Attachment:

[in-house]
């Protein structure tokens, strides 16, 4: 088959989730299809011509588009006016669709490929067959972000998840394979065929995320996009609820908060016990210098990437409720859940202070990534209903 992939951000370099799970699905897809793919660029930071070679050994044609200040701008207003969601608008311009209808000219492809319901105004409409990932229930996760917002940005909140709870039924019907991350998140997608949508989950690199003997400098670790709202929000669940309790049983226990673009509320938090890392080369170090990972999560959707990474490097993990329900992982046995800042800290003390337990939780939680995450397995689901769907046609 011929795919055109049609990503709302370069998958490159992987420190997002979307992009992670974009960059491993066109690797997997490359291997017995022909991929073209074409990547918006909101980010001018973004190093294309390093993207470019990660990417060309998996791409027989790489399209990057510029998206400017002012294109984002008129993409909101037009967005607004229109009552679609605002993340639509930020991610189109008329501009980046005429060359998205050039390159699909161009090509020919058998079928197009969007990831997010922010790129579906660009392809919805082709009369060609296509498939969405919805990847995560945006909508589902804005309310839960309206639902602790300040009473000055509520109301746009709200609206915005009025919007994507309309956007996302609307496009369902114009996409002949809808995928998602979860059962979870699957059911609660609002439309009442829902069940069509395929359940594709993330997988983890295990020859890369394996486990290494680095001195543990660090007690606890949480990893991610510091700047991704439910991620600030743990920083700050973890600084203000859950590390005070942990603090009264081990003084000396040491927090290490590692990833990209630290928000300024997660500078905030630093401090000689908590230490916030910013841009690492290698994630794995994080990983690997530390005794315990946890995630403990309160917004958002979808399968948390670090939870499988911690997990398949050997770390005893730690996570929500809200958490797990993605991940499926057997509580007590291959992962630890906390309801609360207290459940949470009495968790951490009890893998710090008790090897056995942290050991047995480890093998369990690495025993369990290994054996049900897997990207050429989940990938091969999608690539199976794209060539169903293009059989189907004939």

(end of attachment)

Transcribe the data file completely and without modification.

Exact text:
[in-house]
């Protein structure tokens, strides 16, 4: 088959989730299809011509588009006016669709490929067959972000998840394979065929995320996009609820908060016990210098990437409720859940202070990534209903 992939951000370099799970699905897809793919660029930071070679050994044609200040701008207003969601608008311009209808000219492809319901105004409409990932229930996760917002940005909140709870039924019907991350998140997608949508989950690199003997400098670790709202929000669940309790049983226990673009509320938090890392080369170090990972999560959707990474490097993990329900992982046995800042800290003390337990939780939680995450397995689901769907046609 011929795919055109049609990503709302370069998958490159992987420190997002979307992009992670974009960059491993066109690797997997490359291997017995022909991929073209074409990547918006909101980010001018973004190093294309390093993207470019990660990417060309998996791409027989790489399209990057510029998206400017002012294109984002008129993409909101037009967005607004229109009552679609605002993340639509930020991610189109008329501009980046005429060359998205050039390159699909161009090509020919058998079928197009969007990831997010922010790129579906660009392809919805082709009369060609296509498939969405919805990847995560945006909508589902804005309310839960309206639902602790300040009473000055509520109301746009709200609206915005009025919007994507309309956007996302609307496009369902114009996409002949809808995928998602979860059962979870699957059911609660609002439309009442829902069940069509395929359940594709993330997988983890295990020859890369394996486990290494680095001195543990660090007690606890949480990893991610510091700047991704439910991620600030743990920083700050973890600084203000859950590390005070942990603090009264081990003084000396040491927090290490590692990833990209630290928000300024997660500078905030630093401090000689908590230490916030910013841009690492290698994630794995994080990983690997530390005794315990946890995630403990309160917004958002979808399968948390670090939870499988911690997990398949050997770390005893730690996570929500809200958490797990993605991940499926057997509580007590291959992962630890906390309801609360207290459940949470009495968790951490009890893998710090008790090897056995942290050991047995480890093998369990690495025993369990290994054996049900897997990207050429989940990938091969999608690539199976794209060539169903293009059989189907004939």